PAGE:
period of imprisonment required for offenders sentenced under Zones C or D of
the Guidelines may not be substituted by confinement in a community corrections
center as imprisonment and community confinement are simply not synonymous.


The OLC opinion additionally notes that, while BOP does have limited statutory
authority in 18 U.S.C. § 3624(c) to transfer an offender to a CCC
prior to his release so as to "afford the prisoner a reasonable opportunity
to adjust to and prepare for the prisoner's re-entry into the community," there
are firm restrictions on such transfers. Specifically, the transfer may not
exceed the lesser of (i) the last ten percent of the sentence
imposed on the offender, i.e., the period of time in which the offender
was committed to the custody of the BOP, or (ii) six months. The OLC opinion
concludes that there are no bases for disregarding these time limitations.


Another concern regarding BOP's CCC placement policies is its potentially
disproportionate, and inappropriately favorable, impact on so-called "white-collar"
criminals. In promulgating the Sentencing Guidelines, the Sentencing Commission
sought to increase the likelihood of incarceration for white-collar offenders.
Such individuals -- even those guilty of serious economic crimes -- frequently
enjoyed lenient sentences under pre-Guidelines practice. As the Guidelines explain:

Under pre-guidelines sentencing practice, courts sentenced to probation
an inappropriately high percentage of offenders guilty of certain economic
crimes, such as theft, tax evasion, antitrust offenses, insider trading,
fraud, and embezzlement, that in the Commission's views are "serious."

The Commission's solution to this problem has been to write guidelines
that classify as serious many offenses for which probation previously was
frequently given and provide for at least a short period of imprisonment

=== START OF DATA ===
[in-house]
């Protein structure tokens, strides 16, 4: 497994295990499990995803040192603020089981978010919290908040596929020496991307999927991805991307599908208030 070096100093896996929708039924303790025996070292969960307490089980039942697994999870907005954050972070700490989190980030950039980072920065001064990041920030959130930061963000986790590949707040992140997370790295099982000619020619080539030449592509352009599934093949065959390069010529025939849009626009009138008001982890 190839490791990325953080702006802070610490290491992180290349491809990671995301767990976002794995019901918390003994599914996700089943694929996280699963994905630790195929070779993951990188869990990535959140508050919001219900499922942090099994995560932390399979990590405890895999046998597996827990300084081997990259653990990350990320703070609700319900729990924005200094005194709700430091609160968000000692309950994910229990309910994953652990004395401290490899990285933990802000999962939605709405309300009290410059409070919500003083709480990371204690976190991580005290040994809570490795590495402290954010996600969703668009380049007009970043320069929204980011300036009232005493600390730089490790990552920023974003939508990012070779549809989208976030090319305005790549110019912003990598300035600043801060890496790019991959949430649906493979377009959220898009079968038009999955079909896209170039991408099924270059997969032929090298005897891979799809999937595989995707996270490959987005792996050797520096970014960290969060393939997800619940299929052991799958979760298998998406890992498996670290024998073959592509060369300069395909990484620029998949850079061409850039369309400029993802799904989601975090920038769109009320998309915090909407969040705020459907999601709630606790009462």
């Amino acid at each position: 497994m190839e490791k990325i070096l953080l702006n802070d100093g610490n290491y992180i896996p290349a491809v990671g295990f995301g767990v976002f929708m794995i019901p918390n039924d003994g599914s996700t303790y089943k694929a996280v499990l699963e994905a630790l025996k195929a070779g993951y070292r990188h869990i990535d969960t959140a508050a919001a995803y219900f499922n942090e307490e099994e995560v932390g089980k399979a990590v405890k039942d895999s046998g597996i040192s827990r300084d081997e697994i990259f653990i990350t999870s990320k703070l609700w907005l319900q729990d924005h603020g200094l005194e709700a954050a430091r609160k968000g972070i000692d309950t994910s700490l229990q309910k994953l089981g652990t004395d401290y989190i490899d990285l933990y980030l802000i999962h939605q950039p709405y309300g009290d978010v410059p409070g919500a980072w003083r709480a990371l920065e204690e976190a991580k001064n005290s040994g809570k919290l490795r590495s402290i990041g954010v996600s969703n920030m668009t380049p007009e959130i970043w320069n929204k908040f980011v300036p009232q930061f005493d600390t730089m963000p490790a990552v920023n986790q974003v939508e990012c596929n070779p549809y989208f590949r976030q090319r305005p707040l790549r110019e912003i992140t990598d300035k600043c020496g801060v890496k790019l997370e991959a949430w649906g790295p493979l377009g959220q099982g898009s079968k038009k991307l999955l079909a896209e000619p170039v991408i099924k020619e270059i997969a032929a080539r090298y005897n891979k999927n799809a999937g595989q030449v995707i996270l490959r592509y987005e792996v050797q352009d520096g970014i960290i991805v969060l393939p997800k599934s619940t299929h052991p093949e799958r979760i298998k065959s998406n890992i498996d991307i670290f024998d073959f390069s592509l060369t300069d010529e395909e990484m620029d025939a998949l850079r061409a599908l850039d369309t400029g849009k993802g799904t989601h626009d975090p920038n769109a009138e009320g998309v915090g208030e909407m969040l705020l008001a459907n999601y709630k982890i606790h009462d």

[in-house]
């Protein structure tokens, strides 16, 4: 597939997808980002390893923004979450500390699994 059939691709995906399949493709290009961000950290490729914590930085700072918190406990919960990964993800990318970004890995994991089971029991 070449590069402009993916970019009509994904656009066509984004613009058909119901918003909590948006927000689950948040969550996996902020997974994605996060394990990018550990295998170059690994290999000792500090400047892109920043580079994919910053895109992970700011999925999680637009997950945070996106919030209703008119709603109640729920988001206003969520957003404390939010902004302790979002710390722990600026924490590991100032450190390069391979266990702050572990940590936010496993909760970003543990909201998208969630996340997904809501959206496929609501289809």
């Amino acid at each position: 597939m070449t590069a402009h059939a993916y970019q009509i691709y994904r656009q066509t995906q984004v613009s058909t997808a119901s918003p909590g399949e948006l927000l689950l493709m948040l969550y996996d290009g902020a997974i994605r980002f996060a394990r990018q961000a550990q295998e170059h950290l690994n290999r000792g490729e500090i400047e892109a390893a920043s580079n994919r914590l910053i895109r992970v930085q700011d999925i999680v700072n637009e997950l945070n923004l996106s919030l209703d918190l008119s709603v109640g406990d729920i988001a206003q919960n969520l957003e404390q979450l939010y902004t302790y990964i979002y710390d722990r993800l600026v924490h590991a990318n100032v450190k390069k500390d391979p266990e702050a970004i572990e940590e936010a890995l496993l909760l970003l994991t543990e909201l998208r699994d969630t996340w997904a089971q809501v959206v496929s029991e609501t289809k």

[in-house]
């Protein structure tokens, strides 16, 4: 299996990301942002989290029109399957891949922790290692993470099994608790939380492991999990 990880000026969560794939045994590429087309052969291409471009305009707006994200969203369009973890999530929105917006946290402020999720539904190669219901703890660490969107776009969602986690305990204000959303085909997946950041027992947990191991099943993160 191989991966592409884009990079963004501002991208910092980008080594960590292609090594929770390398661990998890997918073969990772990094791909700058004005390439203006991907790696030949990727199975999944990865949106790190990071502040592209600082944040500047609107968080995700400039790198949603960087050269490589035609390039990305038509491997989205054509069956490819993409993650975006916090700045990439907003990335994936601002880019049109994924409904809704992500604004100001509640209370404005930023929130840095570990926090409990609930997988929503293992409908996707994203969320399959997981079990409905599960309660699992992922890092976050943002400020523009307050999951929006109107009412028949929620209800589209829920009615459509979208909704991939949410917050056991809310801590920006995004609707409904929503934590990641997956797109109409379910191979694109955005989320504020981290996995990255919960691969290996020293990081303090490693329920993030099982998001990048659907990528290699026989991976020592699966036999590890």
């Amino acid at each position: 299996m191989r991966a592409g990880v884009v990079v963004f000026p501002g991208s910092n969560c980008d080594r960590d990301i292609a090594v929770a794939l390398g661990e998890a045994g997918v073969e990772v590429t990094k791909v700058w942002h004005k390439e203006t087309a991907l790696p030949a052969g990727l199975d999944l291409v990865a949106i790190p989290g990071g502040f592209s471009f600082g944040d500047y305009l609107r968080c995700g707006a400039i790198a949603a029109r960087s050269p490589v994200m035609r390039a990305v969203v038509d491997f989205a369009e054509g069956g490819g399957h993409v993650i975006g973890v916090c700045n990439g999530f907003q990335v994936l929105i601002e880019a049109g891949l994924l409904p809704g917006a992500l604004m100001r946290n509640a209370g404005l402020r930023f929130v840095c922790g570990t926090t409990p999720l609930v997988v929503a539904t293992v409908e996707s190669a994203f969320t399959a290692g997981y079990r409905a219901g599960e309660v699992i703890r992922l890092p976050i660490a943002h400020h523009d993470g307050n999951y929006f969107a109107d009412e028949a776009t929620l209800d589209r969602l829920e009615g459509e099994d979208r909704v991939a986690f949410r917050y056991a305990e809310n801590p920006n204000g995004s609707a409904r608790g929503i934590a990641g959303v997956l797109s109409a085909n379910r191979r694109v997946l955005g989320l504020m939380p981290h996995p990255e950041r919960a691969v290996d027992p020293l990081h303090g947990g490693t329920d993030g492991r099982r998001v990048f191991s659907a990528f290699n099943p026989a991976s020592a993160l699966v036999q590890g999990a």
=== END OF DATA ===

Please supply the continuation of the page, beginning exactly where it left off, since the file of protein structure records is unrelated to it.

in such cases. The Commission concluded that the definite prospect of prison,
even though the term may be short, will serve as a significant deterrent,
particularly when compared with pre-guidelines practice where probation,
not prison, was the norm.

U.S.S.G. Ch. 1 , Pt. A, § 4(d).

BOP's current placement practices run the risk of eroding public confidence
in the federal judicial system. White collar criminals are no less deserving
of incarceration, if mandated by the Sentencing Guidelines, than conventional
offenders. Indeed, such individuals are often better educated and more rational
than other criminals and are thus more likely to weigh the risks of possible
courses of action against the anticipated rewards of criminal behavior. As many
studies have shown, the prospect of prison -- more than any other sanction --
is feared by white collar criminals and has a powerful deterrent effect. Moreover,
white collar crimes often involve not only a high level of intent and calculation,
but are committed over an extended period of time, making the punitive dimension
of prison especially deserved in many cases. With this memorandum, and the accompanying
OLC opinion issued last week, I am confident that the Department of Justice
is taking an important step towards ensuring the proper and fair enforcement
of the law.